I'm going to go ahead and completely disregard this line of reasoning. Nobody respects International Law, unless the treaty or custom in question is on the side of the state attempting to enforce it. IL is a hodge-podge of broken and incomplete rules with absolutely no enforcement mechanism and one that keeps changing unexpectedly, with or without consent or prior notice.

    The concept of the UDHR is very appreciable but there is no global mechanism in place to MAKE states follow it. Besides, the argument you're marking on human rights is quite baseless. Yes, everybody has a right to "life, liberty and security of person," but such rights come with inherent limitations and restrictions. The text of such rights is not absolute and states interpret them differently in light of proportionality analyses. To hold them to their literal content is, well, naive."

    It seems like you're not aware of the European Convention of Human Rights and similar regional conventions. The ECHR is based on the UDHR, and is in fact binding-by-law. It is true that the UDHR itself is not binding-by-law, which makes Zenith's argumentation somewhat flawed, but it does not change the fact that regional conventions based on the UDHR are in place, and which are incorporated in international/regional law. (Note: It seems that the International Bill of Human Rights is a global international law, which applies to the UN members).

    Your assertion that nobody respects international law is not true at all. The civil war in Syria, for instance, would have escalated to a war between states had it not been for international law. Had the international laws not been followed, the UN would not been in existence, and at least not in its current status.

    Furthermore, executions are irreversible. What if a person was framed? Or if the justice system is flawed, which causes an innocent person lose his life despite for the fact that there were no evidence against him (Troy Davis, Carlos DeLuna and Reggie Clemons in the US for instance, or maybe the Gambian president that began executing homosexuals during fall is worth a mention)? In China, you can face death penalty if you are convicted for fraud, in some nations because you're homosexual and in others because you wrote a twitter post. These examples are of course outrageous, but they happen in today's

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    Your assertion that nobody respects international law is not true at all. The civil war in Syria, for instance, would have escalated to a war between states had it not been for international law. Had the international laws not been followed, the UN would not been in existence, and at least not in its current status.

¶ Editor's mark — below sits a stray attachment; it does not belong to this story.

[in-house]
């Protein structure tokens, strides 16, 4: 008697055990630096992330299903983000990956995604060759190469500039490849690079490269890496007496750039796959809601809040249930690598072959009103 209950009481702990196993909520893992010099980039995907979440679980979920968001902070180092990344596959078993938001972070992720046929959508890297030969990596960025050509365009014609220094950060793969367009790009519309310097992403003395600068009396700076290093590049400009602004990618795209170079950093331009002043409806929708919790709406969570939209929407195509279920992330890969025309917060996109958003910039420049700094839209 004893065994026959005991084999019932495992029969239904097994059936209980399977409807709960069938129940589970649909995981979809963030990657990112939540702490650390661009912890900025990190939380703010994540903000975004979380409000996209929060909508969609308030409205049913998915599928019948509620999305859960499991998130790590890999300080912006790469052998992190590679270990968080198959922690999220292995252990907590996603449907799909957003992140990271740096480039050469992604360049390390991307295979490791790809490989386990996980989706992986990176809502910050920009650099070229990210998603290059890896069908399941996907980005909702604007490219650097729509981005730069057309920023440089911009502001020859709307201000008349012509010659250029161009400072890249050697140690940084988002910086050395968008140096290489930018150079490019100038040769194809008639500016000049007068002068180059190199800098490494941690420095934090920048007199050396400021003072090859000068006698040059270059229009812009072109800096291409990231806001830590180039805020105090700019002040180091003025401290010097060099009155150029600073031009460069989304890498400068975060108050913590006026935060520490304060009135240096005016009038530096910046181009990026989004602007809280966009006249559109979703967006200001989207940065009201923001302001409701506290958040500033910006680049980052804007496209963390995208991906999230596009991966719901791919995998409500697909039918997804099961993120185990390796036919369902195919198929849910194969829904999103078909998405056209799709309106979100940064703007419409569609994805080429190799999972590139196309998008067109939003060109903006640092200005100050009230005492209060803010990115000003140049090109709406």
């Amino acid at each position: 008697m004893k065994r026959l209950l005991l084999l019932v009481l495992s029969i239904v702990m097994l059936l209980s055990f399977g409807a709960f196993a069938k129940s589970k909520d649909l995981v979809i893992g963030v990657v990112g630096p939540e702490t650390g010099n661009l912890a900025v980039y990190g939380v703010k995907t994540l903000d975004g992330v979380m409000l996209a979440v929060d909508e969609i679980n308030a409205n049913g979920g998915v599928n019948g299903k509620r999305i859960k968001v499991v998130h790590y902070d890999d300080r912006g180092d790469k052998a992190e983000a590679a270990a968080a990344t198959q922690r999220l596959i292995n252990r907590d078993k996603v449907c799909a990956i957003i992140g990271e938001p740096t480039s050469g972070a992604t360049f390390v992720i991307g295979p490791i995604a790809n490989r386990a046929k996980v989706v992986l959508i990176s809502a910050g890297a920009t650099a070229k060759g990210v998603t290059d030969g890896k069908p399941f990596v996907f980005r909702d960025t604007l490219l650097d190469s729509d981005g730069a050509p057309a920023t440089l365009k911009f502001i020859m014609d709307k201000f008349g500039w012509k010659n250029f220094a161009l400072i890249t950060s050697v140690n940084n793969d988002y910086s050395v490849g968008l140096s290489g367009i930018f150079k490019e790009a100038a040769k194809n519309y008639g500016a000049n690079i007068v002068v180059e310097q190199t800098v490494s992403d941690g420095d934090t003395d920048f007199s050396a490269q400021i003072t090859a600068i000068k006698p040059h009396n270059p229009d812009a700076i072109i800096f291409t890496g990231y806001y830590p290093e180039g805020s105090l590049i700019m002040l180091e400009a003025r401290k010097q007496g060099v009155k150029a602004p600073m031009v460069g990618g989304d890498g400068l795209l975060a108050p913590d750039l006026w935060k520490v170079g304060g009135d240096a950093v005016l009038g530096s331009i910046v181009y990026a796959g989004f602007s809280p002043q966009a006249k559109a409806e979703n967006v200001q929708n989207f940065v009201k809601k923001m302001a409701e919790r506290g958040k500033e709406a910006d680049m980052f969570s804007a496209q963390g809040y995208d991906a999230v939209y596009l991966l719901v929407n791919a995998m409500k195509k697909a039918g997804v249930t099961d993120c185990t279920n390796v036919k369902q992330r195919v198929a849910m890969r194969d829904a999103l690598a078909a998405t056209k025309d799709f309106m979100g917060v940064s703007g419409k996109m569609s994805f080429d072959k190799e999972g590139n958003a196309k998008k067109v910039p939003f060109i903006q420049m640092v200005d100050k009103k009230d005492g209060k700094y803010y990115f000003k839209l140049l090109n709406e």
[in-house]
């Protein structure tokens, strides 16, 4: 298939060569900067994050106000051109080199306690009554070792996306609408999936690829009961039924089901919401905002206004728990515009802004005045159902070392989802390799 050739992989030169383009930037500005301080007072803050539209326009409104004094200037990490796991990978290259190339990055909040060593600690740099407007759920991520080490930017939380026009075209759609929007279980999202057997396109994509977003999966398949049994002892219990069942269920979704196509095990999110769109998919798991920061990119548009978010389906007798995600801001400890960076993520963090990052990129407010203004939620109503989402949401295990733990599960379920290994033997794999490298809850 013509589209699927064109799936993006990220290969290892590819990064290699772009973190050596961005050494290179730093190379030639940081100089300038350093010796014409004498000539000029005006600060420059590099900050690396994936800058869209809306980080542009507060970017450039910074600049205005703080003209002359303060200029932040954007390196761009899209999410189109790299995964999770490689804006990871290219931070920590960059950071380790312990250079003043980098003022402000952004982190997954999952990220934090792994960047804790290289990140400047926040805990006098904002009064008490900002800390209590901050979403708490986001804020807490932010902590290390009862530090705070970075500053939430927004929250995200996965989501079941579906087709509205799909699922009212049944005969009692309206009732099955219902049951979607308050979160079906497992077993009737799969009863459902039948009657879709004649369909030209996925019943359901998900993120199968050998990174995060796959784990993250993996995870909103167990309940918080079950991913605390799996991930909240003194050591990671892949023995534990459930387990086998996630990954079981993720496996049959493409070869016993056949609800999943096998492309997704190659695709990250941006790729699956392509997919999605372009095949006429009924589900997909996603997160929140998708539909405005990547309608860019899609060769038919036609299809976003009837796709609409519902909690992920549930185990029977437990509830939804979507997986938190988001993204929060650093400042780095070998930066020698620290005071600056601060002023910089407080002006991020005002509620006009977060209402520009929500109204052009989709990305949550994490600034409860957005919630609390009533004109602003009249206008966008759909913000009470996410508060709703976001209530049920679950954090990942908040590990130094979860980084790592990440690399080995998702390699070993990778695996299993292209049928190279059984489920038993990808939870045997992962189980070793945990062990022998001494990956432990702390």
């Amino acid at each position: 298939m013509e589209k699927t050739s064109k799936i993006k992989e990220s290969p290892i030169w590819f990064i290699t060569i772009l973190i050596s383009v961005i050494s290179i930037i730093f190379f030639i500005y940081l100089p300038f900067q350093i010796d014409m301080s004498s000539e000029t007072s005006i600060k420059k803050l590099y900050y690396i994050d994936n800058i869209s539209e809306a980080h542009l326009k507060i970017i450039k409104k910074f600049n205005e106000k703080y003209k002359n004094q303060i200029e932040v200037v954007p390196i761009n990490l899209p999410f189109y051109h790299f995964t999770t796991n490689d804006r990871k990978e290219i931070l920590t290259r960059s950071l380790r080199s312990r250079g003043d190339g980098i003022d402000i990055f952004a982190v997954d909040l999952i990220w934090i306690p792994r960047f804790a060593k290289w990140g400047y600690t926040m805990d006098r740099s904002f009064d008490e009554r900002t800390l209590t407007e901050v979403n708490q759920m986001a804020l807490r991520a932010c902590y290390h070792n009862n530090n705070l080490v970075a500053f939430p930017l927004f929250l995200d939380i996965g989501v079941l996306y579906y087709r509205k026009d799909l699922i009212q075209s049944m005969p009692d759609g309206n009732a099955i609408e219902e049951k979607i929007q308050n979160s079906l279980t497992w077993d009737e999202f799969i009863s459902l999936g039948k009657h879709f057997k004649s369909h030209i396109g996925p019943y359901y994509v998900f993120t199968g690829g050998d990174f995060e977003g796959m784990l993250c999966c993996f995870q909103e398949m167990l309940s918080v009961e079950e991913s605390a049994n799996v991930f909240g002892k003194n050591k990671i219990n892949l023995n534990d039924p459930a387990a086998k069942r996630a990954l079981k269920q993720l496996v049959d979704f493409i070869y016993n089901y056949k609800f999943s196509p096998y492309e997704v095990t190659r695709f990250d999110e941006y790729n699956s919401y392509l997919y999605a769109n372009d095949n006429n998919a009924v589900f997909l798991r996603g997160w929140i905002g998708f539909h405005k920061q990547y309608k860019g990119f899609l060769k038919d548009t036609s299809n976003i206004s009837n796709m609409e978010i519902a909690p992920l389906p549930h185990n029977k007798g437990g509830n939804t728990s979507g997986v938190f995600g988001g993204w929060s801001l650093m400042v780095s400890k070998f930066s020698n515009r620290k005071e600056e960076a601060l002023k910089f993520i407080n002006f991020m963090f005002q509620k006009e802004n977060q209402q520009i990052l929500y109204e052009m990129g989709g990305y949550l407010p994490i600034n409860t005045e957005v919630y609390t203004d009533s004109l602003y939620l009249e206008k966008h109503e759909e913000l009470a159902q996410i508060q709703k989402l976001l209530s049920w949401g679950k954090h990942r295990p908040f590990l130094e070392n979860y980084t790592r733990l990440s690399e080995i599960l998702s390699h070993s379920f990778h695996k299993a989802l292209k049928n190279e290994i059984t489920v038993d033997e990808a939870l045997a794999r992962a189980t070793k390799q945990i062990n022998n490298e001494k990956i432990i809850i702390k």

That is not because of international laws. That is due to the countries around Syria and the countries that use the countries around as proxies (read; USA and Russia) would result in a huge regional war, which is very undesirable for all parties.

    On topic: I am against the death penalty because it is brutalising our societies and taking away the last chance of the human being that is being executed to even improve. Personally I believe that everyone deserves a second chance and thus the death penalty is impossible for me to accept.

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    I think you're mistaken. The death penalty incurs many costs because it's such a volatile thing. People want to live so they'll obviously appeal to losing their lives. I'm not really sure of any case that has gone without any form of appeal or that has happened extremely quickly. I'm sure you wouldn't advocate a system that doesn't allow any form of appeal. The problem I think you have with this is that you don't see the costs of the time leading up to the death. Person x may have is case done with (after he's dead) in, let's say, 30 years. Whereas person y may have to be catered for for 50 years (after he's dead by through life imprisonment.) It looks like it's more expensive for y because the costs are spread out over a long period of time whereas x has his costs put into a shorter timeframe. All that does to us, is give us the impression that because he's alive for less time, we've spent less money on him. That'd only be the case if he simply died earlier in prison (without the death penalty charge).
    I see your facts and am honestly, quite surprised. I never realised the appeals' processes differed this much. As far as I am aware, death penalty or life imprisonment, both carry and allow for the same number of appeals and cross-appeals, this inevitably results in the same amount of money being spent, discounting the costs of the actual carrying out of the death. It would be interesting to compare the numbers of the two.